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A buggy, over-ambitious homebrew, December 20, 2023
by Mike Russo (Los Angeles)
Related reviews: IF Comp 2023

(This is a lightly-edited version of a review I posted to the IntFiction forums during 2023's IFComp).

I had my issues with Hawkstone, but full points for honesty. The game’s introductory text straight-up tells you that “you will travel to far off imaginary lands with your avatar and attempt to command yourself with basic English sentences; All the while while upping your stats by fighting gratuitous monsters and looting pretend valuables so you can stuggle to the end and earn the magical McGuffin for defeating the game.” The unpretentious humility of that disclaimer made me root for the game even as the typos and expectation-management sent out warning signs – not that it takes an especially sensitive antenna to pick up on such signals when that opening blurb also says “I’m sorry the game isn’t as good or polished as I wanted, but I was down to the wire and needed another week to implement everything I intened. I worked really hard and hope it’s good enough for you.”

Points too for content. I feel like often games written in homebrewed systems are often on the shorter side, since so much of the author’s time has to go into developing the engine, but this adventure-RPG hybrid has complex mechanics (there’s a full character-development system that gradually increases a bevy of stats as you adventure, as well as separate adventure-game and RPG-game inventories) and, from a quick glance at the long walkthrough file, a giant map bursting with puzzles.

There’s obviously been a “but” hanging over those first two paragraphs, so I’m just going to rip off the band-aid: but the game is still a bit of a mess, with technical issues up the wazoo and a mystifying lack of clarity about what’s going on. Without any real plot to speak of to pull me through the rough patches – you’re just an adventurer who washes up on a strange shore and starts solving puzzles and picking stuff up for the heck of it – I bounced off this one fairly quickly.

By far the biggest usability challenge I ran into was the game’s issues displaying text. The interface keeps the location description constantly available at the top of the window while commands and responses fill in below. This isn’t my favorite approach, since it can involve a lot of looking up and down the screen, but it’s made far worse here by the game’s tendency to resize its window, making them narrow or wider in response to what I typed, and sometimes triggering scroll bars that I had to click through in order to get back to the action prompt (there are some suggestions in the readme that helped make this issue somewhat less pronounced, but it was never fully resolved). Making matters worse, sometimes new output would overwrite previously displayed text, leading to stuff like this:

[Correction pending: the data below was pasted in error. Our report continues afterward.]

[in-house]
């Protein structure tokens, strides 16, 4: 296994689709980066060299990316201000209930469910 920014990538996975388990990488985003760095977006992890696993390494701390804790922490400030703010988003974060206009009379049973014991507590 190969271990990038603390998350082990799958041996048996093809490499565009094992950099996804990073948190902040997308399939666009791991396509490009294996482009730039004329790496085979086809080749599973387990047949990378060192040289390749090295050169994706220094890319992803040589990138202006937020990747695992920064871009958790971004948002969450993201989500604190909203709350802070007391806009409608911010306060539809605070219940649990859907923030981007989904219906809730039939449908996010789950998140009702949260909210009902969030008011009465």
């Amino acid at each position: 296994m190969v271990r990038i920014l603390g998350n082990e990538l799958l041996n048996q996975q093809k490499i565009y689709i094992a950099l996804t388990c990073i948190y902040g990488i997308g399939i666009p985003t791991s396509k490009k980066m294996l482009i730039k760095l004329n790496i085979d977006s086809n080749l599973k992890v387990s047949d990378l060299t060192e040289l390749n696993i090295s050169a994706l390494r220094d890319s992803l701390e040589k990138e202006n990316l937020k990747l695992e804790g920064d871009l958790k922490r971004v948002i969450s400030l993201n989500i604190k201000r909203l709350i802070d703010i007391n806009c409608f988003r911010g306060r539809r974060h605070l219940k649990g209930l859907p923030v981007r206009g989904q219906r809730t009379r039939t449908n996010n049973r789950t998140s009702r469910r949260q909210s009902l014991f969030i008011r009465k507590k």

—What now?–>look gate

—What now?–> ocked gate closely.ck up the plant pot above gate.

You rattle the gate hoping it’s only slightly locked. Turns out it’s very locked.

Even when the display is working properly, I still found it hard to understand what was happening around my character and what, if anything, I’d done to trigger these particular results. The RPG statistics are the worst example of this; while I like the idea that you increase your attributes by doing things (shades of Quest for Glory!) it didn’t seem like there was any link between the actions I was taking and which stats were going up, and the specifics of what different attributes did didn’t appear to be explained anywhere. Sure, strength is probably self-explanatory, but making sense of stuff like this is much harder:

—What now?–>look fishing line Search[TM] without perception and a shovel.

You examine the fishing line closely.

It goes down into the ravine. You can use it to check if the tinker has caught any supper yet.

Moved smelly kipper to location.

You check what’s on the line.


You have discovered ONLINE SHOPPING

The parser is often fairly obtuse; despite a solid five minutes of struggle, I couldn’t figure out how to light a candle with some matches, which is what eventually tipped me over into putting down the game. Occasionally I have enough patience to just key in a walkthrough to see what a game has to offer, but as mentioned, this is a really big game, and I think I’d just get more frustrated if I tried to power through it. That’s a shame given the amount of work the author clearly put into Hawkstone, but hopefully my response exemplifies some good advice for folks entering the Comp: if you think you need another week to make the game you want to submit, you probably should wait for next year (or another festival) because you likely need way more than that week. If you’re homebrewing or creating an intentionally retro experience, think hard about why you’re doing that and what the upside will be for the player’s experience. And if you need to choose between expanding your game and polishing what you’ve got – which eventually you will have to do – polish is almost always the right answer. Entering any game into the Comp is an achievement, and I hope to see more games from the author after taking onboard some lessons learned!

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